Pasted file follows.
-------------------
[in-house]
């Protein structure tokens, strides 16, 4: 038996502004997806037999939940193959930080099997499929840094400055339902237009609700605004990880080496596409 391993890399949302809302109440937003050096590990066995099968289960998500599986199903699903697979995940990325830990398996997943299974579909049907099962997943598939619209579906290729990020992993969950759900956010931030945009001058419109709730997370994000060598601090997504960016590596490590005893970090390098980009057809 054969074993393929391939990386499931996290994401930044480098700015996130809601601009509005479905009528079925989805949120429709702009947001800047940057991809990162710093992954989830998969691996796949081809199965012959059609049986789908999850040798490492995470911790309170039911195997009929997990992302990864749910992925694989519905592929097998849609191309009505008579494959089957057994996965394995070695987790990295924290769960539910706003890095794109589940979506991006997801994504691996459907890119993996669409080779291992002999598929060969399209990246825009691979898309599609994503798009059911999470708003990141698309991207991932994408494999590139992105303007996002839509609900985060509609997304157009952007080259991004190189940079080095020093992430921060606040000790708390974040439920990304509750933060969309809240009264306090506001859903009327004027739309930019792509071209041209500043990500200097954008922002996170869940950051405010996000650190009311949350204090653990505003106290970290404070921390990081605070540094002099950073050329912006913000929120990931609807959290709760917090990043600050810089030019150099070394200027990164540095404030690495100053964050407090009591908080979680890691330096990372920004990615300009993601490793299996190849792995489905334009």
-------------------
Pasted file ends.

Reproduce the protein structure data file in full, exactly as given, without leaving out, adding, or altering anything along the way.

[in-house]
């Protein structure tokens, strides 16, 4: 038996502004997806037999939940193959930080099997499929840094400055339902237009609700605004990880080496596409 391993890399949302809302109440937003050096590990066995099968289960998500599986199903699903697979995940990325830990398996997943299974579909049907099962997943598939619209579906290729990020992993969950759900956010931030945009001058419109709730997370994000060598601090997504960016590596490590005893970090390098980009057809 054969074993393929391939990386499931996290994401930044480098700015996130809601601009509005479905009528079925989805949120429709702009947001800047940057991809990162710093992954989830998969691996796949081809199965012959059609049986789908999850040798490492995470911790309170039911195997009929997990992302990864749910992925694989519905592929097998849609191309009505008579494959089957057994996965394995070695987790990295924290769960539910706003890095794109589940979506991006997801994504691996459907890119993996669409080779291992002999598929060969399209990246825009691979898309599609994503798009059911999470708003990141698309991207991932994408494999590139992105303007996002839509609900985060509609997304157009952007080259991004190189940079080095020093992430921060606040000790708390974040439920990304509750933060969309809240009264306090506001859903009327004027739309930019792509071209041209500043990500200097954008922002996170869940950051405010996000650190009311949350204090653990505003106290970290404070921390990081605070540094002099950073050329912006913000929120990931609807959290709760917090990043600050810089030019150099070394200027990164540095404030690495100053964050407090009591908080979680890691330096990372920004990615300009993601490793299996190849792995489905334009």